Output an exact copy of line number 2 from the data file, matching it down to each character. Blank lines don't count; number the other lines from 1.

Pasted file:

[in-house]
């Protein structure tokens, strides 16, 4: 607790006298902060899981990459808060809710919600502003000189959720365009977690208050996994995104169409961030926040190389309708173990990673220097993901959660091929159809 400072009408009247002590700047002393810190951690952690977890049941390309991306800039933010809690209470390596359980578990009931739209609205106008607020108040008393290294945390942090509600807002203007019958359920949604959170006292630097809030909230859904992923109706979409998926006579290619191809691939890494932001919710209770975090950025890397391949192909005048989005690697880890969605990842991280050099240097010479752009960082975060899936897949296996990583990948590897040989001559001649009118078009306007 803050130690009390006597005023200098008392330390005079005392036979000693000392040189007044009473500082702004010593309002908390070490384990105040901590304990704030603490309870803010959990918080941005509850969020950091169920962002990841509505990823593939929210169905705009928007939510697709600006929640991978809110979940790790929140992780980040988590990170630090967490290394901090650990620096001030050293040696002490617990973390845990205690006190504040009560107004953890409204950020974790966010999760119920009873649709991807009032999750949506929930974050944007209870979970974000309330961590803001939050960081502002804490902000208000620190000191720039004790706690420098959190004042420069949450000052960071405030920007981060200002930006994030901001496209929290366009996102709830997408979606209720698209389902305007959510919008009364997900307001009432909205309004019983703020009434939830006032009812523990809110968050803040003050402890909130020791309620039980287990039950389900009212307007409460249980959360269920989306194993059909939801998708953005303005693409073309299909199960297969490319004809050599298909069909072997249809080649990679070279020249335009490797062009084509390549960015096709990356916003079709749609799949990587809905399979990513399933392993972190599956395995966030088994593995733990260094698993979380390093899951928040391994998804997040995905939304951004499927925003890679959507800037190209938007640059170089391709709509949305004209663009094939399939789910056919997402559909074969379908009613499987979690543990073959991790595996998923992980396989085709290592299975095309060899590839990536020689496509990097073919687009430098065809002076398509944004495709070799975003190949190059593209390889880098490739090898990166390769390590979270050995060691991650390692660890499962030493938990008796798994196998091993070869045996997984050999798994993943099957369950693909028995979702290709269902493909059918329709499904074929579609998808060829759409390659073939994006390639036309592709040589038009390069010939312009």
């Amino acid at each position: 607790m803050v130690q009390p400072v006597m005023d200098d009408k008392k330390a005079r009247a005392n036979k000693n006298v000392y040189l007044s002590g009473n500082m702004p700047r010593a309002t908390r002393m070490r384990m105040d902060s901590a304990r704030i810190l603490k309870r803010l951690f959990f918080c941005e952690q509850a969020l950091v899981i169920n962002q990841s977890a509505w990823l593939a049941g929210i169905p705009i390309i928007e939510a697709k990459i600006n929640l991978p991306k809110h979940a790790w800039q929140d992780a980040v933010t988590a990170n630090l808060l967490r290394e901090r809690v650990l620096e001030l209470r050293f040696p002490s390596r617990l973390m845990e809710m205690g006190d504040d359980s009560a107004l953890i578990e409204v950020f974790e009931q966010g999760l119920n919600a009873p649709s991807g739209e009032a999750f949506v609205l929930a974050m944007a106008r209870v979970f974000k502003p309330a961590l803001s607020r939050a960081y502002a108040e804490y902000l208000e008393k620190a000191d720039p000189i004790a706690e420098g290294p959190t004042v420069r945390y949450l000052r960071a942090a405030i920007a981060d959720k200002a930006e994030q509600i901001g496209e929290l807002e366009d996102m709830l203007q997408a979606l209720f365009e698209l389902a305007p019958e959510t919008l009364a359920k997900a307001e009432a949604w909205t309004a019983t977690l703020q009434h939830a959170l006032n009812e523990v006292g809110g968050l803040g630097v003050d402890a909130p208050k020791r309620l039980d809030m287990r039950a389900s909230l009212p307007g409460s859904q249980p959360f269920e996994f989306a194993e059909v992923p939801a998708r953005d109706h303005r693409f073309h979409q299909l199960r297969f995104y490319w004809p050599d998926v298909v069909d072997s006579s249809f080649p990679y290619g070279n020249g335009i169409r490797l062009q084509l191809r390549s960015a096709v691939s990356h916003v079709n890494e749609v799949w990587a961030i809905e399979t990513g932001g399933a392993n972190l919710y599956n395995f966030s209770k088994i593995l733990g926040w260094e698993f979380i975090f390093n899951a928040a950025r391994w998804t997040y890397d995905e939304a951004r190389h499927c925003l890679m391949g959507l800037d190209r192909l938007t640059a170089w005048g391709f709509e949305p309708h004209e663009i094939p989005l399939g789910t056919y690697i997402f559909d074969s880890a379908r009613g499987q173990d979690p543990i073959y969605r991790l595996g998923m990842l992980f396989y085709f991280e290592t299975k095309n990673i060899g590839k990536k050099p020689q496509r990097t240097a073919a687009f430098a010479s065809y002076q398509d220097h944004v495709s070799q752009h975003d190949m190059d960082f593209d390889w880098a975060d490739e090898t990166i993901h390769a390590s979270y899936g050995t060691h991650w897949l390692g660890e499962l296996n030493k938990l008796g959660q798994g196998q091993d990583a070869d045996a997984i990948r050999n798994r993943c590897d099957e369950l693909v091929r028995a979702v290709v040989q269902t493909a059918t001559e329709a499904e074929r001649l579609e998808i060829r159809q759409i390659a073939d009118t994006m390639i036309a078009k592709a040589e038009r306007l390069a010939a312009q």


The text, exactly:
């Protein structure tokens, strides 16, 4: 607790006298902060899981990459808060809710919600502003000189959720365009977690208050996994995104169409961030926040190389309708173990990673220097993901959660091929159809 400072009408009247002590700047002393810190951690952690977890049941390309991306800039933010809690209470390596359980578990009931739209609205106008607020108040008393290294945390942090509600807002203007019958359920949604959170006292630097809030909230859904992923109706979409998926006579290619191809691939890494932001919710209770975090950025890397391949192909005048989005690697880890969605990842991280050099240097010479752009960082975060899936897949296996990583990948590897040989001559001649009118078009306007 803050130690009390006597005023200098008392330390005079005392036979000693000392040189007044009473500082702004010593309002908390070490384990105040901590304990704030603490309870803010959990918080941005509850969020950091169920962002990841509505990823593939929210169905705009928007939510697709600006929640991978809110979940790790929140992780980040988590990170630090967490290394901090650990620096001030050293040696002490617990973390845990205690006190504040009560107004953890409204950020974790966010999760119920009873649709991807009032999750949506929930974050944007209870979970974000309330961590803001939050960081502002804490902000208000620190000191720039004790706690420098959190004042420069949450000052960071405030920007981060200002930006994030901001496209929290366009996102709830997408979606209720698209389902305007959510919008009364997900307001009432909205309004019983703020009434939830006032009812523990809110968050803040003050402890909130020791309620039980287990039950389900009212307007409460249980959360269920989306194993059909939801998708953005303005693409073309299909199960297969490319004809050599298909069909072997249809080649990679070279020249335009490797062009084509390549960015096709990356916003079709749609799949990587809905399979990513399933392993972190599956395995966030088994593995733990260094698993979380390093899951928040391994998804997040995905939304951004499927925003890679959507800037190209938007640059170089391709709509949305004209663009094939399939789910056919997402559909074969379908009613499987979690543990073959991790595996998923992980396989085709290592299975095309060899590839990536020689496509990097073919687009430098065809002076398509944004495709070799975003190949190059593209390889880098490739090898990166390769390590979270050995060691991650390692660890499962030493938990008796798994196998091993070869045996997984050999798994993943099957369950693909028995979702290709269902493909059918329709499904074929579609998808060829759409390659073939994006390639036309592709040589038009390069010939312009």